COVID-19 (Coronavirus) – Gemini Update - January 2021

In line with current Government guidelines, we have taken the decision to reduce the numbers of staff at our Head Office in Sutton Coldfield with the majority of staff returning to working remotely.

However, to reassure you, it is business as usual and we are still available to contact by phone and email as all our systems can be accessed and operated remotely.

Indeed, it is times like these where you may need to seek additional advice from financial services professionals. Both our Wealth Managers and Estate Planning Consultants remain available to assist you and are able to offer guidance on the phone, by email or by video technology.

Please contact us FREE on 0800 255 0123 or email info@gemini-wm.com where we will do our best to assist you.

We would also like to extend our offering to your family, friends or colleagues so please do pass on our details. We are here to help!

Please scroll for more information.

6 Key Pillars of a Financial Plan

Back to News & Views

Financial planning can be complex, and the best solution for one person often doesn’t work as well for someone else. It’s easy to become focused on investment returns, when really, this forms only part of the picture.

The first step is to decide what you would like to achieve. Once you have clear goals in mind, the decisions become a little easier.

Remember, financial planning is not a single event, or something to tick off your to do list. There is no deadline or end point. It’s an ongoing process that maps your financial decisions for the rest of your life. Just as your circumstances evolve, so does your financial plan.

Some people prefer to deal with all of their financial planning needs at once, requiring only an annual check-in thereafter to make sure everything is ticking along. Others may find this overwhelming, and prefer to address one area at a time, with one eye on the wider strategy.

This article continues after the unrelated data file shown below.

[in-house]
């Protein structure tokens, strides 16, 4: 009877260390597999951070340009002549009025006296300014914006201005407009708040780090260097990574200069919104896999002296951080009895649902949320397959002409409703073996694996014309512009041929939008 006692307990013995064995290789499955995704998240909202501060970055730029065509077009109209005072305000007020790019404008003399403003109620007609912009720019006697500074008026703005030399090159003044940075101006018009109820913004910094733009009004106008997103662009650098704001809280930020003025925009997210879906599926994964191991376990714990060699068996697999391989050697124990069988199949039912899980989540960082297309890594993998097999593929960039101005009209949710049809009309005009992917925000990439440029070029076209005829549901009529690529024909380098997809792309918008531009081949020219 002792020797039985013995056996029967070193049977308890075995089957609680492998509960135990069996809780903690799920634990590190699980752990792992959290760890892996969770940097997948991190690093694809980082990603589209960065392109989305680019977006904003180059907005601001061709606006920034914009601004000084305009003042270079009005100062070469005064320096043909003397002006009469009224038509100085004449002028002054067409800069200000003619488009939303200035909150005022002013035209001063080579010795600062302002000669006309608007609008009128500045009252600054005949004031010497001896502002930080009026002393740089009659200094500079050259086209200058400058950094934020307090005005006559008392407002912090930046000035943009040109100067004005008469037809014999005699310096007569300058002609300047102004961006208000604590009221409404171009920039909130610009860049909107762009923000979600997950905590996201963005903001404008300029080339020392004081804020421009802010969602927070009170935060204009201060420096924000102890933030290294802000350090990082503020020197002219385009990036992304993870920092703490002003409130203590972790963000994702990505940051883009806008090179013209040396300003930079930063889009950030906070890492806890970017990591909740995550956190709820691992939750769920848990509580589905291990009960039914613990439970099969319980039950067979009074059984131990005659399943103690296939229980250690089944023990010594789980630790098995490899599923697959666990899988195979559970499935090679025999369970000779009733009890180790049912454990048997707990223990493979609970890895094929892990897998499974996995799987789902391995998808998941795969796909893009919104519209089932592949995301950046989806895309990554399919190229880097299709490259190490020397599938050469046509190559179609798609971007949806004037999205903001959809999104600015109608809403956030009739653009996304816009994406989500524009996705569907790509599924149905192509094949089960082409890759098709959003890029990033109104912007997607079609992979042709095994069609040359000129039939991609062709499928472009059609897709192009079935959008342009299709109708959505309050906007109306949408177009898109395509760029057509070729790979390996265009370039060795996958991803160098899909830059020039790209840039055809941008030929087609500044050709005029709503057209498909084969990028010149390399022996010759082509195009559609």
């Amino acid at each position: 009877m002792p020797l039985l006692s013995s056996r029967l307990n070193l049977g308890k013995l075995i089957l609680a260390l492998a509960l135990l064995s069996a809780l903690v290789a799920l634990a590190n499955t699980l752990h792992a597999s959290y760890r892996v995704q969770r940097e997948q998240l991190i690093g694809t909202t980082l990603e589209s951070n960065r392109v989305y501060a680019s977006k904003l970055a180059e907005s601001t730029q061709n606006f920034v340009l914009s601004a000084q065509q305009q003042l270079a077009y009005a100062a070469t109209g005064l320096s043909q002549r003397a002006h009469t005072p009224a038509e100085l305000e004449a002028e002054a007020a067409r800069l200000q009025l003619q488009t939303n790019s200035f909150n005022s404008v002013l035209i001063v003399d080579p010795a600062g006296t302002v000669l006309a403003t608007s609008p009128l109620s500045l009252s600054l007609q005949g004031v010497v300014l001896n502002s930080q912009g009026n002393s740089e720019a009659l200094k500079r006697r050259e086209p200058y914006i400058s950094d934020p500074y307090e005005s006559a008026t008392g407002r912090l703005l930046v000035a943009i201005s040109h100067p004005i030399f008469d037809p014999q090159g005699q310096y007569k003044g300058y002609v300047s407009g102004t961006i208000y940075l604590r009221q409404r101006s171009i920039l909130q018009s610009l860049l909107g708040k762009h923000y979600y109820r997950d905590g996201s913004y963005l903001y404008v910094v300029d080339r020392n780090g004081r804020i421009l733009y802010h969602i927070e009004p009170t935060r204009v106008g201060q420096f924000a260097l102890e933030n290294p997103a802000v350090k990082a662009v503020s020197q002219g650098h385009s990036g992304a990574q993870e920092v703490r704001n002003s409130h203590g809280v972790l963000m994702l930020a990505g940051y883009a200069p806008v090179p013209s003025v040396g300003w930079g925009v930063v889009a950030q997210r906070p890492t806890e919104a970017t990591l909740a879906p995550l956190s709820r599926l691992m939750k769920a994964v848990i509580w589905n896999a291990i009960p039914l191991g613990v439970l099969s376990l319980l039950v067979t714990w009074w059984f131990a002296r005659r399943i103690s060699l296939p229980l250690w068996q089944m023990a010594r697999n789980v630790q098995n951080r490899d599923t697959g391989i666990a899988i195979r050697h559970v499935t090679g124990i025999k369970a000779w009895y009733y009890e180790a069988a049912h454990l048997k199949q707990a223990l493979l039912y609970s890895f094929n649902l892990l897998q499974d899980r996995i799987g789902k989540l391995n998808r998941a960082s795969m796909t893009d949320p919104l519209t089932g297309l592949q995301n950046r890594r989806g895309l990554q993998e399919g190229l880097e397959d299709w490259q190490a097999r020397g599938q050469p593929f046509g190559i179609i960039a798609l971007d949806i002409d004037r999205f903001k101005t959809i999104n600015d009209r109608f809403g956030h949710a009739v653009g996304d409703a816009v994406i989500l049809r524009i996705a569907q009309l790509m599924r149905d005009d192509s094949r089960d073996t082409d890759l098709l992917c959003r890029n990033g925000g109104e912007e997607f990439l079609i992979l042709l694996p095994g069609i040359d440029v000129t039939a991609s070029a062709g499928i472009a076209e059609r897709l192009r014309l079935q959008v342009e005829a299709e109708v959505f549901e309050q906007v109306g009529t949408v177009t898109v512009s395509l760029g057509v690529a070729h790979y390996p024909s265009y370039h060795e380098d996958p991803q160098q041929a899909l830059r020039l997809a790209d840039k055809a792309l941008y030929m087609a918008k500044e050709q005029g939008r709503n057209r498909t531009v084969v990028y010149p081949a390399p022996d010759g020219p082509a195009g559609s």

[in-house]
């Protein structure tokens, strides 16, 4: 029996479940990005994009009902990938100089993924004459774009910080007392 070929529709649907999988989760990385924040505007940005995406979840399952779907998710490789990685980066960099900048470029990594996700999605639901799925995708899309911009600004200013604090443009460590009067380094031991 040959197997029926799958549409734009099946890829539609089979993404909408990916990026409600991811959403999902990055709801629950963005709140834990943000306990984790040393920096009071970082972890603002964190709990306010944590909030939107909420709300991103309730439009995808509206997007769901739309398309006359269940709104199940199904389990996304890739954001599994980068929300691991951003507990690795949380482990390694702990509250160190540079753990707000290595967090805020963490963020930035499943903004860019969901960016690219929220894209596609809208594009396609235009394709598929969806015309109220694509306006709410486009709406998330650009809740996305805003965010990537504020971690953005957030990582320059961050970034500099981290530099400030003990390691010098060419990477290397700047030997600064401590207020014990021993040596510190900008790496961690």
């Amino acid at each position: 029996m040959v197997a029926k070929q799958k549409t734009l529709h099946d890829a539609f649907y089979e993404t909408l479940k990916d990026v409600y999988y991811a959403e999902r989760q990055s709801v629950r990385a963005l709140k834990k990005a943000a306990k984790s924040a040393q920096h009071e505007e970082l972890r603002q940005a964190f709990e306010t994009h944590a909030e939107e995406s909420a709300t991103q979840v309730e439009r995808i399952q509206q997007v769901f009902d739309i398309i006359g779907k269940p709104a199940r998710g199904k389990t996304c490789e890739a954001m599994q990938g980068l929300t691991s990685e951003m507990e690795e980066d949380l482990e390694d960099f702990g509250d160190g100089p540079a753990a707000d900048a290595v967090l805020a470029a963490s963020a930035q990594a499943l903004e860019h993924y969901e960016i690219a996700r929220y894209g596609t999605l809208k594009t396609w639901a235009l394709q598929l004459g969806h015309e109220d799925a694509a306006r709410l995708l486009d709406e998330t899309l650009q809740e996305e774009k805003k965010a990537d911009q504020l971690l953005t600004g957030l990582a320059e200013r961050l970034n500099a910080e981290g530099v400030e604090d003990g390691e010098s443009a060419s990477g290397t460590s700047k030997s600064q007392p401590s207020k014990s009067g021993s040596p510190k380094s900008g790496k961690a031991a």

The starting point is to break it down into 6 key areas.

1.     1.  Budget

The first step in creating your financial plan is understanding how much you are earning, spending, and saving.

To calculate your income, total up:

  •          Salaries
  •          Self-employed income
  •          Dividends
  •          Rental
  •          Any benefits you receive
  •          Other income

Remember to account for tax and other deductions, as you need to work out your net spendable income. You may also prefer to ignore any interest or investment income that accumulates within your accounts, as this isn’t readily available for you to spend.

Next, total up your expenditure. Remember to include:

  •          Monthly bills
  •          Any bills that are paid less frequently, e.g. annually renewed insurance
  •          Grocery shopping
  •          Children’s costs
  •          Travel
  •          Repairs and maintenance
  •          Subscriptions and memberships
  •          Holidays, gifts, and treats

It can be helpful to split the amounts into Essential and Discretionary categories. You can even set up additional accounts with your bank so that you can fund each category separately.